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Classmates Mourn Teen Shot Dead by Deputy at School

Christopher Penley is recalled by friends as a quiet youth who was teased and bullied.

January 20, 2006|From Associated Press

LONGWOOD, Fla. — Through sobs, classmates remembered a quiet 15-year-old who endured bullying and teasing at school before he died there, shot by a deputy while brandishing a pellet gun.

At Christopher Penley's funeral Thursday, friends recalled how other students would push him in the hallways and tease him for being so quiet.

"I would stand up for Chris because some kids would tease him," said Phylicia Cromms, a student at an alternative school Penley attended for two months before being sent back to Milwee Middle School.

"He told us all before that he wanted to die," Susan Warford said through tears.

"We wonder if we would've told somebody if it would have helped."

About 200 mourners, including three busloads of students, crowded Northland Community Church for the service.

Last week, police said, Penley fled to a bathroom alcove close to two occupied classrooms at the middle school and held a gun to his neck, saying he was going to either kill himself or die.

Authorities said Seminole County Sheriff's Lt. Mike Weippert did not know the weapon was a pellet gun when he shot Penley. The barrel of Penley's pellet gun, normally painted red or orange, was painted black and resembled a 9-millimeter handgun.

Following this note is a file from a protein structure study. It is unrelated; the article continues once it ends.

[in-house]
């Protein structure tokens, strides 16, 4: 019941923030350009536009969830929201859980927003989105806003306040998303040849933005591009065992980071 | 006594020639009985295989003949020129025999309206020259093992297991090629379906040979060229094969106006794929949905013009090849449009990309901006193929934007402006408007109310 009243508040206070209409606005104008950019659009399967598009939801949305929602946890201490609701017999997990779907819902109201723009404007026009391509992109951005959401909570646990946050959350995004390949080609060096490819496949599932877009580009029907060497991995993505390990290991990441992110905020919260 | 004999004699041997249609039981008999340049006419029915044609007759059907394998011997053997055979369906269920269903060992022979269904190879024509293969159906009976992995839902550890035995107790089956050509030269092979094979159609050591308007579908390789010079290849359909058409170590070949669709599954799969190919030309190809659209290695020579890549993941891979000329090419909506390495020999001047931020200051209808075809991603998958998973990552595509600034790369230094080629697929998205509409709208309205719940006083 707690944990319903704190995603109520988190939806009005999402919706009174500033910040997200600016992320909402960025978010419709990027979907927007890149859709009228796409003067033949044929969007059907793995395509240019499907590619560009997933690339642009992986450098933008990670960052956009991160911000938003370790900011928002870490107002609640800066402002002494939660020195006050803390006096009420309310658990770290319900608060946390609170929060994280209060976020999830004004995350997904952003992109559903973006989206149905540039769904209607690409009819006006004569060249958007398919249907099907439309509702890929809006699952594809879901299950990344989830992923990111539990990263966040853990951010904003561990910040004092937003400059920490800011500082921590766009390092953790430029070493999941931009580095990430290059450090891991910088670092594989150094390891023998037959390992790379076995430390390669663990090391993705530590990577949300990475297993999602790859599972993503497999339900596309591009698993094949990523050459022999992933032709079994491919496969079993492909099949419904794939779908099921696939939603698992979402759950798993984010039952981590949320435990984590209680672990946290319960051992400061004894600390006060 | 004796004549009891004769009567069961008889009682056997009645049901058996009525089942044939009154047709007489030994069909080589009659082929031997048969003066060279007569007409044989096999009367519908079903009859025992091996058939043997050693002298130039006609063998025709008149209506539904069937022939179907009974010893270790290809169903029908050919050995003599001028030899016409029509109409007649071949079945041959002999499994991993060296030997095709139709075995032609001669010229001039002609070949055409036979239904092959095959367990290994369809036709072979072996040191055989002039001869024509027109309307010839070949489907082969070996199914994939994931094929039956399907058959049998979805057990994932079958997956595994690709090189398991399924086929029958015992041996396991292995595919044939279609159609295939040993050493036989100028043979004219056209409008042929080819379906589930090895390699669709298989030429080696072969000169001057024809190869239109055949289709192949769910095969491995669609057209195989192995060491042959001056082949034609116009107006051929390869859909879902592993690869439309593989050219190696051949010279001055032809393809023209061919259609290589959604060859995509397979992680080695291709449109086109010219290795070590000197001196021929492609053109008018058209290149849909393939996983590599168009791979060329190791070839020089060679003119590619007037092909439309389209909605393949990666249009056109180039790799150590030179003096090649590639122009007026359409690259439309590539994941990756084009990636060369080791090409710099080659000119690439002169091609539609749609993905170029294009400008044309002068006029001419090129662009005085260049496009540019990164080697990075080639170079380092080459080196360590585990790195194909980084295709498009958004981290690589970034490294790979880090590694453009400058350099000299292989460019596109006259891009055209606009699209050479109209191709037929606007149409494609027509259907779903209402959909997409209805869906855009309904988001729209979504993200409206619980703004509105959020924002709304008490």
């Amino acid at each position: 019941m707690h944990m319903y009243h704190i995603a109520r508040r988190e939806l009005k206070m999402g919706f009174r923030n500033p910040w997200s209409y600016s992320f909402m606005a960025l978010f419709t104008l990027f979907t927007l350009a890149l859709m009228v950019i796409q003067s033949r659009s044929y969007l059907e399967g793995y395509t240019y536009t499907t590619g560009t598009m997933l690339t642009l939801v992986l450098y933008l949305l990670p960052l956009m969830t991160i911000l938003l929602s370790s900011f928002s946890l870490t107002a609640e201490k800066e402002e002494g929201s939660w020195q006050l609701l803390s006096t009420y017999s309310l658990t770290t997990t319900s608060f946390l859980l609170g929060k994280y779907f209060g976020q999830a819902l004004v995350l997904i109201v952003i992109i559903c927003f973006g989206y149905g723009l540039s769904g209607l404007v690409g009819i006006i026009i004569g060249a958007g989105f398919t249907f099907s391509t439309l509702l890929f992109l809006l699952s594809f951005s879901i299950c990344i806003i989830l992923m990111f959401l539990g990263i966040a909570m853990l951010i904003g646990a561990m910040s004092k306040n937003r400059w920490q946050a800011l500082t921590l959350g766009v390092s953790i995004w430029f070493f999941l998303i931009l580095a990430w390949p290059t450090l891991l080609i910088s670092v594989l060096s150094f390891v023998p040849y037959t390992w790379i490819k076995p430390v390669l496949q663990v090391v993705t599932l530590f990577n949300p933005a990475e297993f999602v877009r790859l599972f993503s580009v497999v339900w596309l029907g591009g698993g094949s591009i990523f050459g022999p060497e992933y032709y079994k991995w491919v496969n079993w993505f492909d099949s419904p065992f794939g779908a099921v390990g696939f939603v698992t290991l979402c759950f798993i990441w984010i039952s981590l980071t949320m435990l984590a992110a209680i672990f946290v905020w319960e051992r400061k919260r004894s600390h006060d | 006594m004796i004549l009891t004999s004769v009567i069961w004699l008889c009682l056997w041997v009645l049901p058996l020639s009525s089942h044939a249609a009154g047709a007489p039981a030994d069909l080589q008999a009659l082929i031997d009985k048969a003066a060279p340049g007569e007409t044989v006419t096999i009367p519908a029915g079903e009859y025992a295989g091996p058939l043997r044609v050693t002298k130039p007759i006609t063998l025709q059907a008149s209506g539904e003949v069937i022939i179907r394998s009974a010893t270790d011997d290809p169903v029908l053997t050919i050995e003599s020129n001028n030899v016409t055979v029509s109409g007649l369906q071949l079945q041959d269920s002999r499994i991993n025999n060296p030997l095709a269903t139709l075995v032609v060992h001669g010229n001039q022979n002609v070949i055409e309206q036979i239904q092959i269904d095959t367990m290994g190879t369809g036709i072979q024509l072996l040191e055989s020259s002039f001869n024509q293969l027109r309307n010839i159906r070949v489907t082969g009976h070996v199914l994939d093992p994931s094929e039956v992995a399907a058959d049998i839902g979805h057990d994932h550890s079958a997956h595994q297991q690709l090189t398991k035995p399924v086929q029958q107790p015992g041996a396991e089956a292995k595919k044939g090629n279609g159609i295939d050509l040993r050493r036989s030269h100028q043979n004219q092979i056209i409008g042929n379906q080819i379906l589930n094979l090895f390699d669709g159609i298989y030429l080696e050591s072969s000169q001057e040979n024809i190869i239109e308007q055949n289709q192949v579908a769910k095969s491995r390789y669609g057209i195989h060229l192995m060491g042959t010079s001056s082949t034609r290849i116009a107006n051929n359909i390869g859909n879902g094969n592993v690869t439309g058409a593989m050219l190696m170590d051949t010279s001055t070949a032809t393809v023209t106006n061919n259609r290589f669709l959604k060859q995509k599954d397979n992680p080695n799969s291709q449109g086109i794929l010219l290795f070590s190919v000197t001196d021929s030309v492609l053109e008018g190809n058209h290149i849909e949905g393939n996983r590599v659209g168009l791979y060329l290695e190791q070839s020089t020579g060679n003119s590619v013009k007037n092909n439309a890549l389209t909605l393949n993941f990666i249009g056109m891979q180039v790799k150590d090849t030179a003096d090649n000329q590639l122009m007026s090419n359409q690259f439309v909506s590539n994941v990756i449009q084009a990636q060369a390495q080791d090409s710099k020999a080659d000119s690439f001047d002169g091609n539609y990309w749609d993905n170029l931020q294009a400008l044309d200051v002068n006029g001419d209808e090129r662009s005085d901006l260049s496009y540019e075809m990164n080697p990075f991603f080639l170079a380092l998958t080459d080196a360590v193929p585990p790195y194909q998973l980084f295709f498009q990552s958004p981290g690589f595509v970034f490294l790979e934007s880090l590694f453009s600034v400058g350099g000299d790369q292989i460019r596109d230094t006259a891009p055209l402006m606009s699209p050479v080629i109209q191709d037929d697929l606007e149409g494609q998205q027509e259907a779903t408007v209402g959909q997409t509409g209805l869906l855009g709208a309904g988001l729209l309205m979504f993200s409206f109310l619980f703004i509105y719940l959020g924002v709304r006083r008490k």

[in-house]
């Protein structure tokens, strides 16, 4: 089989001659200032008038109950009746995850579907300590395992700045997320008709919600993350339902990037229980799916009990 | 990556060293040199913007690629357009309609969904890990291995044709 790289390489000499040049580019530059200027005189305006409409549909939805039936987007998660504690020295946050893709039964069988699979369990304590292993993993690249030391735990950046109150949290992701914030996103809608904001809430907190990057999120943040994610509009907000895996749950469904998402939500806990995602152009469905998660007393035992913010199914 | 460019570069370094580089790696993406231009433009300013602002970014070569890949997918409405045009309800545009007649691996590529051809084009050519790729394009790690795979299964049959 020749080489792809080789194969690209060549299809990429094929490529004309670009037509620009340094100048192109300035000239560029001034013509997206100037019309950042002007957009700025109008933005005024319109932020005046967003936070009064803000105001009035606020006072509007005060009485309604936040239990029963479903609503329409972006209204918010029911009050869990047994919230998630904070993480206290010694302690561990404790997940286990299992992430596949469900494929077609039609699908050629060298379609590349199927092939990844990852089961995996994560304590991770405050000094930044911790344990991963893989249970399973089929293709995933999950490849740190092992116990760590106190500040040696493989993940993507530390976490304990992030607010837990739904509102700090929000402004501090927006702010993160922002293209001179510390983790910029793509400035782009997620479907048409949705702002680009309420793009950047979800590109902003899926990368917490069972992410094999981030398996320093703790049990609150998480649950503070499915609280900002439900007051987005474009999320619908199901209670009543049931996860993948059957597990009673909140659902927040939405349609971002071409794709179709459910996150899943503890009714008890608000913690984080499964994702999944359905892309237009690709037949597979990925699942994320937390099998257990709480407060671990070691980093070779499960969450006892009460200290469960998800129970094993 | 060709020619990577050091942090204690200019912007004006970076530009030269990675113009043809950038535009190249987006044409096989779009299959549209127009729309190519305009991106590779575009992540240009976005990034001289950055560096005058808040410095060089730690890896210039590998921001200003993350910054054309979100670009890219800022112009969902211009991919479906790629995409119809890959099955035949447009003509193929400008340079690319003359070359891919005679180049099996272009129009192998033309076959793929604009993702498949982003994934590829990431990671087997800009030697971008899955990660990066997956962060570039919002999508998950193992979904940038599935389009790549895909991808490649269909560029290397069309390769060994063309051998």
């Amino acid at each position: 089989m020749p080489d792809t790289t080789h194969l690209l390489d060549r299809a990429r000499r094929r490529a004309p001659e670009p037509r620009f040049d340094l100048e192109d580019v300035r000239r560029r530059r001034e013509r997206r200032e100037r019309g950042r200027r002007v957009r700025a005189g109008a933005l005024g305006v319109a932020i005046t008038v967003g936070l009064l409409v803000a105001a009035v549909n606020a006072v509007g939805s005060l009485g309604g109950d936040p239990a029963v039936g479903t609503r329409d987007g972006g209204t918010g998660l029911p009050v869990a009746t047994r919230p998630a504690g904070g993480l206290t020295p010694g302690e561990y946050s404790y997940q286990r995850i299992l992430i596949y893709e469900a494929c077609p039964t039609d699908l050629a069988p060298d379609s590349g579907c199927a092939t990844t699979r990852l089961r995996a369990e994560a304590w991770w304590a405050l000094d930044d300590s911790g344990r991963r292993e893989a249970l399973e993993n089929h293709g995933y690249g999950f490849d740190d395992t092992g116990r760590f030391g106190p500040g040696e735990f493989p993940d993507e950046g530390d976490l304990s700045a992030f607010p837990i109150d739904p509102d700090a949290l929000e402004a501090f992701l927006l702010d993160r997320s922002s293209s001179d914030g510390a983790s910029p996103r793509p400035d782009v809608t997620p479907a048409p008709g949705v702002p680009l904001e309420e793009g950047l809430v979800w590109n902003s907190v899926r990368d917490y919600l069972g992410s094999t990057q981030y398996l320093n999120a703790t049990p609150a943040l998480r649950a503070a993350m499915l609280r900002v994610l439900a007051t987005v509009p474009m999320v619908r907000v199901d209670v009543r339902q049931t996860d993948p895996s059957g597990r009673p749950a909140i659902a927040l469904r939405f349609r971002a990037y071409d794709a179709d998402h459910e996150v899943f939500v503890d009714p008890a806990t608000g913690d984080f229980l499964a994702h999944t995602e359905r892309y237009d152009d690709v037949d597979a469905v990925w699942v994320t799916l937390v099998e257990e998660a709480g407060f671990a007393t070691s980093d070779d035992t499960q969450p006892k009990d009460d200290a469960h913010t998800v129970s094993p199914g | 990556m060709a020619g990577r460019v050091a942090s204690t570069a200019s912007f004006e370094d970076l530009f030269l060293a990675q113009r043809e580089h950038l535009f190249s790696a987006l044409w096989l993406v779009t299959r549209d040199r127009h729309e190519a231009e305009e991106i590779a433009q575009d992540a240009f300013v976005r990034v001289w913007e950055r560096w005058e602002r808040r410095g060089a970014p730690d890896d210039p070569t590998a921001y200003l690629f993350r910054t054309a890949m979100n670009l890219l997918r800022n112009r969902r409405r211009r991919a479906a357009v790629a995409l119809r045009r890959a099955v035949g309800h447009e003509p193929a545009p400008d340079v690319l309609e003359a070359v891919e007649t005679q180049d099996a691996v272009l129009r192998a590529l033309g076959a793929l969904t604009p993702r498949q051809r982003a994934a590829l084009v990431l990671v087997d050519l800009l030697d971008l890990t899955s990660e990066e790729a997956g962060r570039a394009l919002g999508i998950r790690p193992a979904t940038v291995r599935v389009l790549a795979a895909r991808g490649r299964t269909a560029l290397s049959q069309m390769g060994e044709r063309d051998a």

The Rev. Robbie Hall, who officiated at the service, called the incident a terrible mistake.

"He couldn't have had murder in his heart," said Hall, pastor of Landmark Community Church, where Penley attended a Wednesday night youth group. "If he had murder in his heart, he would have tried to get a real gun and do some damage."

Hall described Penley as a quiet teen, always ready to help, who loved to play football and to draw.

Penley was a loyal friend, said Oral Nussbaum, his former Boy Scout leader.

"He may not have been quick to make friends, but once he did, you were his friend for life," Nussbaum said.

The teen's parents declined to be interviewed. Attorney Mark Nation said the family was devastated and trying to cope.

"If they can give any message to anybody today, it is to go home and love your children and teach them to love others," he said.

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